Scammers pretending to be my bank’s fraud department stole all my savings


The message I received from a victim of the fraud pandemic in Britain was as distressing as it gets.

“I’m a 26-year-old woman who works hard in London, saving for a better apartment and a better life, and now it’s all gone,” Alina Portnova told me.

She was the victim of authorized push payment fraud, where crooks pose as trusted organizations such as banks to trick people into transferring money to them.

Last year £ 479million was stolen this way, according to
to the UK Finance banking group.

Alina had received what looked like a text message from her bank, Barclays, saying that she wanted to verify a transaction she had made with Argos.

She responded by saying that she hadn’t bought anything from the retailer.

The next day she received a call apparently from Barclays’ fraud department, which made sense in light of the text the day before.

The caller said Alina could confirm he was calling from the bank by verifying the number – a common ploy by crooks who use software to make it look like they are calling from a different number.

Alina said the caller was even able to give her details of her last five banking transactions.

“After the security check he said he could see that someone from Manchester was logged into my banking app and also my Revolut mobile app,” she said.

“He said that in order to save my money, we had to act quickly and create a new secure account where we had to transfer it.”

Convinced that the call must be genuine, Alina followed the instructions to transfer her savings from Barclays to her Revolut account, and from there to Barclays and the supposed new secure account that had been opened in her name.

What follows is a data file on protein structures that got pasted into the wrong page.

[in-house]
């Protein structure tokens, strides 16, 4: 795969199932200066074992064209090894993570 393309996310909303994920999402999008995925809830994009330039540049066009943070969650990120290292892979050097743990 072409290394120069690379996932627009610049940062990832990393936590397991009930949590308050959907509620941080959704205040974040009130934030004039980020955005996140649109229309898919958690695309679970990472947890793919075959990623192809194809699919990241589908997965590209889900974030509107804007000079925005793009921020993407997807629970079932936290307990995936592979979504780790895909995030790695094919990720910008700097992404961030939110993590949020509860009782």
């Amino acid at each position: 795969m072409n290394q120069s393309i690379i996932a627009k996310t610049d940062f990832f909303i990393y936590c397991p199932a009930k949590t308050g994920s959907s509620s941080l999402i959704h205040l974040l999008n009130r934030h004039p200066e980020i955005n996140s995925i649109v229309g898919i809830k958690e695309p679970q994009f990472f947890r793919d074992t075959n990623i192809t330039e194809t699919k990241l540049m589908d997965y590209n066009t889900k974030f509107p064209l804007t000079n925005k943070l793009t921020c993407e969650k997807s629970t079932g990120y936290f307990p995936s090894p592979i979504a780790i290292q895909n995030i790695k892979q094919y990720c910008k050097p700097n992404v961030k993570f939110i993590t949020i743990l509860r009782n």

Which might have been nice if the money had really gone to Barclays, as it uses the ‘payee confirmation’ guarantee, which means it would verify that the account receiving its funds was in its name.

But the sort code was for the lesser-known ClearBank for an account managed by its partner, e-money provider Tide, which does not confirm recipient checks.

It was more than a terrible shock when Alina realized she had been the victim of a £ 5,672 fraud. She was also baffled that the appellant had so much financial information about her.

“I hadn’t given him any pin code or clicked on any link, but he was in my mobile banking app, I don’t know how,” she said. “I lost all my savings within hours.

The banking industry’s reimbursement code states that victims of fraud like this should be reimbursed unless they acted negligently, such as ignoring advice from a bank.

Revolut initially refused a refund, claiming it gave warnings before Alina transferred the money.

“Unfortunately, this means that your request falls into a category where we cannot help you and therefore we will not be able to reimburse you,” he wrote, adding tactlessly: “Have a nice day”.

I asked her to review her case, pointing out that Alina said the only warning she got was a message that she was transferring money to a new account.

Now she is fully reimbursed.

“I can’t express how grateful I am for your involvement,” she told me.

Revolut has said it takes customer protection very seriously.

“We are very sympathetic to Ms Portnova’s case, and after a thorough investigation we have refunded the money she lost as a result of the scam,” a spokesperson said.

“We are fully aware of the industry-wide risk of customers being coerced by organized criminals and our sophisticated and comprehensive anti-fraud systems have a strong track record of detecting, stopping and reporting. criminal activities.

“We will continue to invest heavily in anti-fraud technology and assess fraud cases on an individual basis, supporting customers who have been the victims of scams.”

ClearBank said it was introducing confirmation of payee checks from the end of this month.

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